ICAN’s attorneys submitted an emergency application for a stay to the Supreme Court of the United States asking it to reinstate the stay on OSHA’s COVID-19 vaccine mandate for companies with over 100 employees.
OSHA, at the direction of President Biden, issued its Emergency Technical Standard (ETS) on November 5, 2021 which calls for those employers to mandate vaccination or testing and masking for its employees. On November 12, 2021, the Fifth Circuit stayed the ETS, which means it was not enforceable. In its review of the ETS, the Fifth Circuit concluded that COVID-19 is not the sort of “substance” or “agent” that poses such a “grave danger” as to allow OSHA to take emergency action. The Fifth Circuit further criticized the scope of the ETS, characterizing it as a “one-size-fits-all sledgehammer that makes hardly any attempt to account for differences in workplaces (and workers) that have more than a little bearing on workers’ varying degrees of susceptibility” to the virus. Therefore, the Fifth Circuit concluded that the ETS’s challengers are likely to succeed on the merits and it issued a stay requiring OSHA to suspend activities related to the implementation and enforcement of the ETS pending subsequent developments in the litigation.
The case was then moved to the Sixth Circuit, where OSHA filed an emergency motion seeking to dissolve the Fifth Circuit’s stay and to allow OSHA to enforce the ETS while the Sixth Circuit made decisions on the merits. On December 17, 2021, after many petitioners including the petitioner represented by ICAN’s attorneys, opposed OSHA’s motion, the Sixth Circuit, in a split 2 to 1 decision, granted OSHA’s motion allowing OSHA to proceed with enforcement of the ETS while the various challenges are pending.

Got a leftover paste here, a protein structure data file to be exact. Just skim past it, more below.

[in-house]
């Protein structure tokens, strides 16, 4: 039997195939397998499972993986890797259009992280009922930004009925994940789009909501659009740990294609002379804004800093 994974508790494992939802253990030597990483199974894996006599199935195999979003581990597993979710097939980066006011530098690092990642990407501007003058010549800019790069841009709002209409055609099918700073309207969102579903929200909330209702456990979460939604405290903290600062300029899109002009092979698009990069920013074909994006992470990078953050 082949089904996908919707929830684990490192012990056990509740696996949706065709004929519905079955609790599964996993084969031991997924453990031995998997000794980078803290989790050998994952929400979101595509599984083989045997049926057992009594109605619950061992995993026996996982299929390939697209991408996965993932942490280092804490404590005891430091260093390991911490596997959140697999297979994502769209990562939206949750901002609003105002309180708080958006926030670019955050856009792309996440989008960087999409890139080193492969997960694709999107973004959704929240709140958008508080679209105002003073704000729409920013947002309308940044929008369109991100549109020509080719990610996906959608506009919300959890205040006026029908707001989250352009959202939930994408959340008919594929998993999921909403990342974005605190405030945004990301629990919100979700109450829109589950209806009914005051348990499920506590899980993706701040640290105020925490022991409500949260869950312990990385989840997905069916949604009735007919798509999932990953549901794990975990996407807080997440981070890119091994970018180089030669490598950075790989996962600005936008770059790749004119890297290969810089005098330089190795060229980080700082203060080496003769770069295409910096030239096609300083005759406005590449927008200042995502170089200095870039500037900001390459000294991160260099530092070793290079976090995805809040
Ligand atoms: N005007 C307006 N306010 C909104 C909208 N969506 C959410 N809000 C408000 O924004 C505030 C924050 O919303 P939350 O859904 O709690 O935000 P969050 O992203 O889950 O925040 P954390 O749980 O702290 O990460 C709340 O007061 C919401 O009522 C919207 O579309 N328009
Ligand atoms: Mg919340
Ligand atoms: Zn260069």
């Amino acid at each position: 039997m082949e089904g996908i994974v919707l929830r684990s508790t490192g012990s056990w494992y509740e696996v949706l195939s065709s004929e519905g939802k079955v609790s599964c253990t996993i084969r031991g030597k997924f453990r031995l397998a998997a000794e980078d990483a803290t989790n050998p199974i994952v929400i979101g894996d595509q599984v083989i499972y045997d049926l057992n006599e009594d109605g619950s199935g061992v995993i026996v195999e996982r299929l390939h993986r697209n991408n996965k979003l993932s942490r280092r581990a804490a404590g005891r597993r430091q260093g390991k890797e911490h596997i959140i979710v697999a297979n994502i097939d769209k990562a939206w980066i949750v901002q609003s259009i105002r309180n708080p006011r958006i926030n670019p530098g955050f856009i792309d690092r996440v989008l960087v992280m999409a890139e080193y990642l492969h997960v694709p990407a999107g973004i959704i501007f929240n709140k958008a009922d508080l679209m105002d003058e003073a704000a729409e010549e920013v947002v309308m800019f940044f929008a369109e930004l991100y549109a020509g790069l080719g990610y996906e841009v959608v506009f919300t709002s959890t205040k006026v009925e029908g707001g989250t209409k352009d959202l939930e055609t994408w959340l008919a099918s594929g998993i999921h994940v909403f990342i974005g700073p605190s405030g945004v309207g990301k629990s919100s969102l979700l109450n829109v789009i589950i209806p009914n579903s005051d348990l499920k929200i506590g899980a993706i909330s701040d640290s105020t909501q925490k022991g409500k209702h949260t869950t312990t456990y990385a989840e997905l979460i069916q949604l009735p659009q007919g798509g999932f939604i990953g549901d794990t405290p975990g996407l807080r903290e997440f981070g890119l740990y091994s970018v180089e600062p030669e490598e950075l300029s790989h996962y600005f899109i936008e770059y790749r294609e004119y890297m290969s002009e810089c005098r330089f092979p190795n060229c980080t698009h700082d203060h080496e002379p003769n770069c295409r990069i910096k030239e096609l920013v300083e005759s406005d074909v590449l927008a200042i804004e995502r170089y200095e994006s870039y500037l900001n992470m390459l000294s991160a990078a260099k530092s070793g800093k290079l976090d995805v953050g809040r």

Monday’s filing asked the Supreme Court to correct the Sixth Circuit and re-issue the stay. Justice Kavanaugh has ordered OSHA to respond by December 30, 2021.
Below is an introduction to the emergency motion filed Monday by our attorneys:
The Government envisions an America unrecognizable by the Framers of our Constitution in issuing the COVID-19 Vaccination and Testing; Emergency Temporary Standard … It sees an America where a non-elected federal agency can use the commerce clause to usurp quintessential state police powers, like the authority to regulate health and safety, simply because the President disagrees with how the states are using that authority. James Madison explained that the Commerce Clause was “an addition which few oppose and from which no apprehensions are entertained.” While Congress’s authority under the Commerce Clause has of course expanded with the growth of the national economy, courts have “always recognized that the power to regulate commerce, though broad indeed, has limits.” Maryland v. Wirtz, 392 U.S. 183, 196 (1968). Otherwise, the nation must ask itself, “[t]o what purpose are powers limited, and to what purpose is that limitation committed to writing, if these limits may, at any time, be passed by those intended to be restrained?” Marbury v. Madison, 5 U.S. (1 Cranch) 137, 176 (1803).
Employers have until January 4 to comply with weekly testing requirements for those employees who are not fully vaccinated. Hopefully, the Supreme Court rules in advance of that date. We will keep you all informed as the case develops and we thank you for YOUR support which is how these lawsuits continue moving forward.